Watching the Captain Marvel movie, one of my favorite parts is when the bad guys (no spoilers here) get in Captain Marvel’s head with scenes of her failures, but she turns herself around with pictures of how she got back up again & again (from a derby car crash as a child, to picking up a baseball bat after a fast ball knocks her down, to getting back up after falling during military ropes training.)

After she breaks free of failure constraints she then kicks some serious butt… (it’s a seriously fun movie, my big sis-not-a-super-hero-movie fan even enjoyed it.)

Maybe (unlike Captain Marvel) we’re having a hard time getting back up this go round with whatever is facing us, but we’re not alone. That’s the point: GOD’S LOVE is what drives our fears out and strengthens our courage muscles.

“The mystery of God’s love is not that He takes our pains away, but that He first wants to share them with us.” Henri Nouwen

“God is faithful even when we aren’t. When we lack courage, God doesn’t… When the disciples were weak, Jesus was strong. God is greater than our weakness. Our weakness reveals how great God is.” Max Lucado (“A Gentle Thunder”)

grace, peace & courage muscles

Virginia : )

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#LENT: Speaking Truth to Power (of a sort)

On this Lenten Thursday, here’s more about judgment (as per yesterday) but with a different twist.

“Although Jesus taught us not to sit in judgment, He never suggested we turn a blind eye to evil… To speak the truth was obviously to Him more important than to make His listeners comfortable: though, equally obviously, His genuine love gave Him tact, wisdom and sympathy. He was love in action.” J.B. Phillips (from ‘For This Day’)

“It is true that God is our ‘refuge’ but God is also our ‘strength.’ The Christian life is essentially an adventure. We have no right to pray ‘Let me to Thy bosom fly,’ when we should be out in God’s strength fighting the dragons and evil in the world.”  J.B. Phillips

As our Lenten journey takes us closer to Good Friday, remember it’s not just what we’re not doing in our lives of faith (no-no lists) but what we ARE doing for God (our to-do lists) that matters:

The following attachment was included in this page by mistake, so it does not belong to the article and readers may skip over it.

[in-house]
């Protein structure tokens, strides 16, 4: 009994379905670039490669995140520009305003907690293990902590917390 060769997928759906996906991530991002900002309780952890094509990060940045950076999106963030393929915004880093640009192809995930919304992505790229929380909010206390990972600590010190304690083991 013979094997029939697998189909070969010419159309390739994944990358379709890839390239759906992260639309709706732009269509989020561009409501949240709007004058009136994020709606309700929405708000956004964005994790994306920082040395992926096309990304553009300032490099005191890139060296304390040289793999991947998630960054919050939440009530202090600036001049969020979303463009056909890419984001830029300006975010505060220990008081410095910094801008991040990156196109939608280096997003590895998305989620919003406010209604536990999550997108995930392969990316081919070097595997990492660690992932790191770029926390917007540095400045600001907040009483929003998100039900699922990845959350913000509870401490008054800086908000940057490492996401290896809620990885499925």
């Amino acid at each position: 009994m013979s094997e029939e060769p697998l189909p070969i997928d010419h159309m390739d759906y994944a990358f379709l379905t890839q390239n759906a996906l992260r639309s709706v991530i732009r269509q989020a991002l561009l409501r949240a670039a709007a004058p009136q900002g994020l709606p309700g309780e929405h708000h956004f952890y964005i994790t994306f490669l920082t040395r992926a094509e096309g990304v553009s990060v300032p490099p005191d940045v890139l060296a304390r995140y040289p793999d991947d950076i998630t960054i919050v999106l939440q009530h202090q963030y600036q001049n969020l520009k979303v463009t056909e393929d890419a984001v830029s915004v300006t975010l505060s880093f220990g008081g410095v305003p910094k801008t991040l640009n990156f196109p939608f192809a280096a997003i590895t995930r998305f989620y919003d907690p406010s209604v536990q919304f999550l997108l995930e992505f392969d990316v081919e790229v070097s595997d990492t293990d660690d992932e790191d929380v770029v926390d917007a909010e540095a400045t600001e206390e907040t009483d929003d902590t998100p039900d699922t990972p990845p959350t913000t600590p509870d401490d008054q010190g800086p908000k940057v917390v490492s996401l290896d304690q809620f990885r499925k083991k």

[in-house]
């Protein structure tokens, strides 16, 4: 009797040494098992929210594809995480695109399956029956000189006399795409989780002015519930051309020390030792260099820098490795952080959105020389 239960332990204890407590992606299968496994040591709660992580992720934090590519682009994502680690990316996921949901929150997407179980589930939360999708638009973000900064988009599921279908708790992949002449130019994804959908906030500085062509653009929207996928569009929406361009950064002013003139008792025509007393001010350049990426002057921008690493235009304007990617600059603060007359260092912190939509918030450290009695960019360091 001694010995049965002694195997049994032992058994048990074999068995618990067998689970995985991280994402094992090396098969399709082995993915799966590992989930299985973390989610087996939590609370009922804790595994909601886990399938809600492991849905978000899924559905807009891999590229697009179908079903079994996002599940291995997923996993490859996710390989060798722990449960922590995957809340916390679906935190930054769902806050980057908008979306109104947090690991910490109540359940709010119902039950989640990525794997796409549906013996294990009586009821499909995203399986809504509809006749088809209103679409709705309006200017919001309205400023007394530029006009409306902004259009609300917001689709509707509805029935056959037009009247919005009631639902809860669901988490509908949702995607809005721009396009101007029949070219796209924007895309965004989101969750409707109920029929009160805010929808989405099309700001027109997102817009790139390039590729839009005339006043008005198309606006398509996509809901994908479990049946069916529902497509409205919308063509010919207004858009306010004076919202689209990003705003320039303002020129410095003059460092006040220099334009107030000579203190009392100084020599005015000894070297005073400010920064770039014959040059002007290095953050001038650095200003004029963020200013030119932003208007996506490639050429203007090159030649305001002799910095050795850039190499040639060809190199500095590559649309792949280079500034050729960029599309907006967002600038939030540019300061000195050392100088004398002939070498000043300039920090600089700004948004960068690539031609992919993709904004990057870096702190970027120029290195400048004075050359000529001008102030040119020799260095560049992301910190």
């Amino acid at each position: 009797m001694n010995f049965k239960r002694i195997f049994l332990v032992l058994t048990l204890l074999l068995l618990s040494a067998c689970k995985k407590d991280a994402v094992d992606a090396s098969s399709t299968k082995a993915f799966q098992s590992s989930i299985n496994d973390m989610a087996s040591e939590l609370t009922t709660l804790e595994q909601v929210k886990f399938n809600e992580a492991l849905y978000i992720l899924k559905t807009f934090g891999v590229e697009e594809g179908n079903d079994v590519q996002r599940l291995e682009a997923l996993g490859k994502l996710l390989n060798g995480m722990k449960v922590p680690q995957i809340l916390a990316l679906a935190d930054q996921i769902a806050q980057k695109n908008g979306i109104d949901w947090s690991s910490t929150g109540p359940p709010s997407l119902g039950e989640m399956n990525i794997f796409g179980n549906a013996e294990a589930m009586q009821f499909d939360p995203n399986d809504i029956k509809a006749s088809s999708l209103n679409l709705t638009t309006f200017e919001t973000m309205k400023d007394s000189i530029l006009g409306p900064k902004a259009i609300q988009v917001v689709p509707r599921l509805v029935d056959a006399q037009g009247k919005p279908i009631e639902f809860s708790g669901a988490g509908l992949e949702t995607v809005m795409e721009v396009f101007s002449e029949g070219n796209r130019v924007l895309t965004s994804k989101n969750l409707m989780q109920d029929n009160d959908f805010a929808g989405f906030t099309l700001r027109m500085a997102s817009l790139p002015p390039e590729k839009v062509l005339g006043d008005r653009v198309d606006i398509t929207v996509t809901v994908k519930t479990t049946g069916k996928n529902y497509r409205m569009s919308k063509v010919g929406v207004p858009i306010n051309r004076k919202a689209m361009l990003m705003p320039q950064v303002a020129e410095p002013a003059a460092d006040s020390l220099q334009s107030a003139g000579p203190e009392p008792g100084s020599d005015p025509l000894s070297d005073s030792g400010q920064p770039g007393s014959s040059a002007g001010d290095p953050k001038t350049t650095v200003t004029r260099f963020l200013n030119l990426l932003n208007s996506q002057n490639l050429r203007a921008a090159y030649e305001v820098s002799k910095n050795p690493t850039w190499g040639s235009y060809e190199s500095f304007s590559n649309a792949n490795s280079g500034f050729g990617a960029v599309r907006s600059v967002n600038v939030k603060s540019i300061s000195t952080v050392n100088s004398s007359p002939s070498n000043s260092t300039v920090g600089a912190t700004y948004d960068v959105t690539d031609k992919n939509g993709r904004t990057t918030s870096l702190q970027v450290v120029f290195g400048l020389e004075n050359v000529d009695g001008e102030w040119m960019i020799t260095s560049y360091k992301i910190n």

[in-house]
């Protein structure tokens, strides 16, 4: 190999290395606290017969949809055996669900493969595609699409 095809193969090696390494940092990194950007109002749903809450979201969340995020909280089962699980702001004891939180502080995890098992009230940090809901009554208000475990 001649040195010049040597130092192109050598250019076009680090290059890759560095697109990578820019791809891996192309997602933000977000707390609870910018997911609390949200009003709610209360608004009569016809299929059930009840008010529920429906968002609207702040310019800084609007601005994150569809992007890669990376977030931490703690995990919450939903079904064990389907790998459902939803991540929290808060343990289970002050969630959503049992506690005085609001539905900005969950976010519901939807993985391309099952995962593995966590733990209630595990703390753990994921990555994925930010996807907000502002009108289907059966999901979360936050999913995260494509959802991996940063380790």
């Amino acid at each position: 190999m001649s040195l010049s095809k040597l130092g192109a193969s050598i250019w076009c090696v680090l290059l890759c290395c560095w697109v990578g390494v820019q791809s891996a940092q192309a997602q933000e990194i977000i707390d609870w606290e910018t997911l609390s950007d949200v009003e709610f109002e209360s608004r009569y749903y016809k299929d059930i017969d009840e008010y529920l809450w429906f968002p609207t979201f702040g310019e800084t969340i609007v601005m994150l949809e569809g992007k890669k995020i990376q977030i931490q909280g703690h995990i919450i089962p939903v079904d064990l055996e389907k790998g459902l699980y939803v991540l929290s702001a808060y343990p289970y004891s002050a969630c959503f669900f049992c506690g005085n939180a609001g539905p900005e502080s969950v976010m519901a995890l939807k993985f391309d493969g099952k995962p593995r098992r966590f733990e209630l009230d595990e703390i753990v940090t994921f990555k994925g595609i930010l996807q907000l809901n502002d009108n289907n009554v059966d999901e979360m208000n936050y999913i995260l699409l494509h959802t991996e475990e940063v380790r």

Being Light in the dark (DARK) corners of our world.

Being LOVE to the unloved.

Lifting up the oppressed (breaking their chains.)

Sharing the fragrance of hope & joy & peace where evil’s decay has had its way.

grace, peace & (fragrant) to-do lists

Virginia : )

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#LENT: Reforming ourselves (vs. others)

“Judge not, that you be not judged. For with what judgment you judge, you will be judged; and with the measure you use, it will be measured back to you.” (Matthew 7:1-2)

Why do we spend so much time judging the specs of dust in others without addressing the dirty planks in our own lives? Guess it’s easier to harp on what’s wrong with others (it’s on them to fix it) whereas if we take a good hard look inside ourselves, we might a few dirty planks hidden away in the depths of our hearts. Instead of ignoring our internal dilapidated state (the easy way out) we need to get busy with our spiritual tools.

Thank God for mercy & grace (& major-league Forgiveness with a capital ‘F.’)

Next time we judge someone – not just out loud to others, but even just in our minds – let’s take a moment to reset our judge-meters to me-meters and take a look at what needs refurbishment inside us.

“You and I must first be what we ought to be; then we shall have cured what concerns ourselves. Let each one do the same, and all will be well. The trouble is that we all talk of reforming others without ever reforming ourselves.” Saint Peter of Alcántara

grace, peace & transformative reform

Virginia : )

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#LENT: Prisms of Hope

Here’s a quickie quote for this Lenten Tuesday:

“Faith goes up the stairs that love has made and looks out the window that hope has opened.” Charles Spurgeon

It’s something to think about – what window has hope opened up in my heart with the healing Love of Jesus?

What do I see out that window?

Possibilities? A new me (or at least a less tarnished & varnished me?)

grace, peace & prisms of Hope

Virginia : )

“Whoever is in Christ is a new creation: the old things have passed away; behold, new things have come.” (2 Corinthians 5:17)